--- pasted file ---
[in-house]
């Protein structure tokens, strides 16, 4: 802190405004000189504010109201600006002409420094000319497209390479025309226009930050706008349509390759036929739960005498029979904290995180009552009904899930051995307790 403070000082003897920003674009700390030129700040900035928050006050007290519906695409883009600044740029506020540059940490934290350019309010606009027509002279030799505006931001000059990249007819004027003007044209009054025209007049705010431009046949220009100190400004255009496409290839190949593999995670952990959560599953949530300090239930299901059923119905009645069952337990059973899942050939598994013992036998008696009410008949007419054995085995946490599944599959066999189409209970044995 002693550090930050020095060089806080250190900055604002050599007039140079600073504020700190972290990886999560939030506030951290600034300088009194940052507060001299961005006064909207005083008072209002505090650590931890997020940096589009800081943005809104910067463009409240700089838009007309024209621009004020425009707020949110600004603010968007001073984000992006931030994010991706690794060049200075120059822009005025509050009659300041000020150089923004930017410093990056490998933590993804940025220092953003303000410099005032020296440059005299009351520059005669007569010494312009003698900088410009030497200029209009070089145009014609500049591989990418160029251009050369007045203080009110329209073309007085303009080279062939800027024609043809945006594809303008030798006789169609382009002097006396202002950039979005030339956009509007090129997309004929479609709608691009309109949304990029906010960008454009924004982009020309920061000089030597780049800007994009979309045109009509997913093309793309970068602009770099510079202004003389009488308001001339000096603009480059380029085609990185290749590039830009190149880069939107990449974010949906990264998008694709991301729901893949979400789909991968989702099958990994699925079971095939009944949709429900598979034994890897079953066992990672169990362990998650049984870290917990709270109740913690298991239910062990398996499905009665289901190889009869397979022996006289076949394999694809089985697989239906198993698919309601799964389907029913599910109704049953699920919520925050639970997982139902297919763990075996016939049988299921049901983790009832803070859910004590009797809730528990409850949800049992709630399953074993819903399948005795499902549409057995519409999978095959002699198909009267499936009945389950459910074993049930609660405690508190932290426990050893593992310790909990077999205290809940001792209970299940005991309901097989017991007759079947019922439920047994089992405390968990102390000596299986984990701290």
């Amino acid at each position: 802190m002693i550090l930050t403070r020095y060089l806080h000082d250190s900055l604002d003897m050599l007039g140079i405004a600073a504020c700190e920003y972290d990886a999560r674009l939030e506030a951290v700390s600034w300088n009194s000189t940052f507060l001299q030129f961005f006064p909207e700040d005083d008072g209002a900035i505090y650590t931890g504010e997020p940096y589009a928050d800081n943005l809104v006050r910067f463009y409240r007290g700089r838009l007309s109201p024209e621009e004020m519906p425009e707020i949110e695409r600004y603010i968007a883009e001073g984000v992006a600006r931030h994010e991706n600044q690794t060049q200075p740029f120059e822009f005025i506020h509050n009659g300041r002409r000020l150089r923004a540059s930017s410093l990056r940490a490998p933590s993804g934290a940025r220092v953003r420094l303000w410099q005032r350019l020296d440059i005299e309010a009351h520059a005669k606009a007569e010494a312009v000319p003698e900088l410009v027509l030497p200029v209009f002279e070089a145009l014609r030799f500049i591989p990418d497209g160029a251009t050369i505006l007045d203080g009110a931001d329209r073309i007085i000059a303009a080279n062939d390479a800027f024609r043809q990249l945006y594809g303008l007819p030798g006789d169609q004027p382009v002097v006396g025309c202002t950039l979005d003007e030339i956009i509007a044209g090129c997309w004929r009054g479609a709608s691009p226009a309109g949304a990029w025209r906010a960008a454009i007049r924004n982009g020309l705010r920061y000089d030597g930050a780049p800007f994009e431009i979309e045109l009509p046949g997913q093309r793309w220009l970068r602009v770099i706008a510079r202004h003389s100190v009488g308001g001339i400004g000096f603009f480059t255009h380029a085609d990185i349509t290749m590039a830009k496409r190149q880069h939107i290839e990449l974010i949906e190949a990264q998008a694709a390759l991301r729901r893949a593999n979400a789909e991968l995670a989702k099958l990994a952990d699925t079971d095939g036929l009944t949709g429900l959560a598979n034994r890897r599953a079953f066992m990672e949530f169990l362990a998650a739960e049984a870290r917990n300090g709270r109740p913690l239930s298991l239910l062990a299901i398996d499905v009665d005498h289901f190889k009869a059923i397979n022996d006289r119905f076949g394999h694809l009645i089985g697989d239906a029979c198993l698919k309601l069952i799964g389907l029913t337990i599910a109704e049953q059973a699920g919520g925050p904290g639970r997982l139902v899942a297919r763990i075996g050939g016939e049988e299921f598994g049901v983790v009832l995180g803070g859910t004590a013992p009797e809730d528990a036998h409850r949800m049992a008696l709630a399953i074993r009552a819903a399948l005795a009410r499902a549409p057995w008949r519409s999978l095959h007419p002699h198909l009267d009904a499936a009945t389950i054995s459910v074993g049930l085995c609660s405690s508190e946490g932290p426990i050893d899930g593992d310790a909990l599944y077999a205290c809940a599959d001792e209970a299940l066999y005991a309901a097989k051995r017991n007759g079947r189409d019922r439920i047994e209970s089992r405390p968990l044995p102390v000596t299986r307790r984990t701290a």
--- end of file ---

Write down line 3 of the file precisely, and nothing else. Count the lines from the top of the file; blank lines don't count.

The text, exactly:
């Amino acid at each position: 802190m002693i550090l930050t403070r020095y060089l806080h000082d250190s900055l604002d003897m050599l007039g140079i405004a600073a504020c700190e920003y972290d990886a999560r674009l939030e506030a951290v700390s600034w300088n009194s000189t940052f507060l001299q030129f961005f006064p909207e700040d005083d008072g209002a900035i505090y650590t931890g504010e997020p940096y589009a928050d800081n943005l809104v006050r910067f463009y409240r007290g700089r838009l007309s109201p024209e621009e004020m519906p425009e707020i949110e695409r600004y603010i968007a883009e001073g984000v992006a600006r931030h994010e991706n600044q690794t060049q200075p740029f120059e822009f005025i506020h509050n009659g300041r002409r000020l150089r923004a540059s930017s410093l990056r940490a490998p933590s993804g934290a940025r220092v953003r420094l303000w410099q005032r350019l020296d440059i005299e309010a009351h520059a005669k606009a007569e010494a312009v000319p003698e900088l410009v027509l030497p200029v209009f002279e070089a145009l014609r030799f500049i591989p990418d497209g160029a251009t050369i505006l007045d203080g009110a931001d329209r073309i007085i000059a303009a080279n062939d390479a800027f024609r043809q990249l945006y594809g303008l007819p030798g006789d169609q004027p382009v002097v006396g025309c202002t950039l979005d003007e030339i956009i509007a044209g090129c997309w004929r009054g479609a709608s691009p226009a309109g949304a990029w025209r906010a960008a454009i007049r924004n982009g020309l705010r920061y000089d030597g930050a780049p800007f994009e431009i979309e045109l009509p046949g997913q093309r793309w220009l970068r602009v770099i706008a510079r202004h003389s100190v009488g308001g001339i400004g000096f603009f480059t255009h380029a085609d990185i349509t290749m590039a830009k496409r190149q880069h939107i290839e990449l974010i949906e190949a990264q998008a694709a390759l991301r729901r893949a593999n979400a789909e991968l995670a989702k099958l990994a952990d699925t079971d095939g036929l009944t949709g429900l959560a598979n034994r890897r599953a079953f066992m990672e949530f169990l362990a998650a739960e049984a870290r917990n300090g709270r109740p913690l239930s298991l239910l062990a299901i398996d499905v009665d005498h289901f190889k009869a059923i397979n022996d006289r119905f076949g394999h694809l009645i089985g697989d239906a029979c198993l698919k309601l069952i799964g389907l029913t337990i599910a109704e049953q059973a699920g919520g925050p904290g639970r997982l139902v899942a297919r763990i075996g050939g016939e049988e299921f598994g049901v983790v009832l995180g803070g859910t004590a013992p009797e809730d528990a036998h409850r949800m049992a008696l709630a399953i074993r009552a819903a399948l005795a009410r499902a549409p057995w008949r519409s999978l095959h007419p002699h198909l009267d009904a499936a009945t389950i054995s459910v074993g049930l085995c609660s405690s508190e946490g932290p426990i050893d899930g593992d310790a909990l599944y077999a205290c809940a599959d001792e209970a299940l066999y005991a309901a097989k051995r017991n007759g079947r189409d019922r439920i047994e209970s089992r405390p968990l044995p102390v000596t299986r307790r984990t701290a």